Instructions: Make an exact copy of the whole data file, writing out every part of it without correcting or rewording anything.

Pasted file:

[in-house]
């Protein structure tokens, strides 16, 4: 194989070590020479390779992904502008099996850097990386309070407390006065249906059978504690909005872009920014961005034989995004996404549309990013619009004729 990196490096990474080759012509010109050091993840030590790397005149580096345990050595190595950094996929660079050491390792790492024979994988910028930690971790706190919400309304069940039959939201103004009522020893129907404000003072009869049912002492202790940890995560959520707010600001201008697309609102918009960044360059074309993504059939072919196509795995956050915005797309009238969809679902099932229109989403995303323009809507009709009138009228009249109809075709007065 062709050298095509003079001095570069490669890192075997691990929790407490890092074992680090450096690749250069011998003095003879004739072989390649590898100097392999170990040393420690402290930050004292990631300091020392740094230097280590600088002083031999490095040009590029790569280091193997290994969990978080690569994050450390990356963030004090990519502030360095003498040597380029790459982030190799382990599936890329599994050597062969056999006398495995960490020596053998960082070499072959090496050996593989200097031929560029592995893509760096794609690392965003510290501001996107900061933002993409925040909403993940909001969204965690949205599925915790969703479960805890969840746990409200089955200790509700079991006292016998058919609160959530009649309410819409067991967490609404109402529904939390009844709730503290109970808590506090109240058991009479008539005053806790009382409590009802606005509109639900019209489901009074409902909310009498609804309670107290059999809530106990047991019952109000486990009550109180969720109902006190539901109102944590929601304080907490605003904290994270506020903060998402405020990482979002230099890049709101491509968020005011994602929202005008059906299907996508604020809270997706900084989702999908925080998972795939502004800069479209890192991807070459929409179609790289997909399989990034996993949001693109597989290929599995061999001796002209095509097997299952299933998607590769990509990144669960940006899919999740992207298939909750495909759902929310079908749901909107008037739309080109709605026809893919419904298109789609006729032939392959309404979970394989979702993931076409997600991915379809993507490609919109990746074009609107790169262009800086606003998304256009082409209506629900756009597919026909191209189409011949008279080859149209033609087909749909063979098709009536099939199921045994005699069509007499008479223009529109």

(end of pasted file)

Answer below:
[in-house]
């Protein structure tokens, strides 16, 4: 194989070590020479390779992904502008099996850097990386309070407390006065249906059978504690909005872009920014961005034989995004996404549309990013619009004729 990196490096990474080759012509010109050091993840030590790397005149580096345990050595190595950094996929660079050491390792790492024979994988910028930690971790706190919400309304069940039959939201103004009522020893129907404000003072009869049912002492202790940890995560959520707010600001201008697309609102918009960044360059074309993504059939072919196509795995956050915005797309009238969809679902099932229109989403995303323009809507009709009138009228009249109809075709007065 062709050298095509003079001095570069490669890192075997691990929790407490890092074992680090450096690749250069011998003095003879004739072989390649590898100097392999170990040393420690402290930050004292990631300091020392740094230097280590600088002083031999490095040009590029790569280091193997290994969990978080690569994050450390990356963030004090990519502030360095003498040597380029790459982030190799382990599936890329599994050597062969056999006398495995960490020596053998960082070499072959090496050996593989200097031929560029592995893509760096794609690392965003510290501001996107900061933002993409925040909403993940909001969204965690949205599925915790969703479960805890969840746990409200089955200790509700079991006292016998058919609160959530009649309410819409067991967490609404109402529904939390009844709730503290109970808590506090109240058991009479008539005053806790009382409590009802606005509109639900019209489901009074409902909310009498609804309670107290059999809530106990047991019952109000486990009550109180969720109902006190539901109102944590929601304080907490605003904290994270506020903060998402405020990482979002230099890049709101491509968020005011994602929202005008059906299907996508604020809270997706900084989702999908925080998972795939502004800069479209890192991807070459929409179609790289997909399989990034996993949001693109597989290929599995061999001796002209095509097997299952299933998607590769990509990144669960940006899919999740992207298939909750495909759902929310079908749901909107008037739309080109709605026809893919419904298109789609006729032939392959309404979970394989979702993931076409997600991915379809993507490609919109990746074009609107790169262009800086606003998304256009082409209506629900756009597919026909191209189409011949008279080859149209033609087909749909063979098709009536099939199921045994005699069509007499008479223009529109």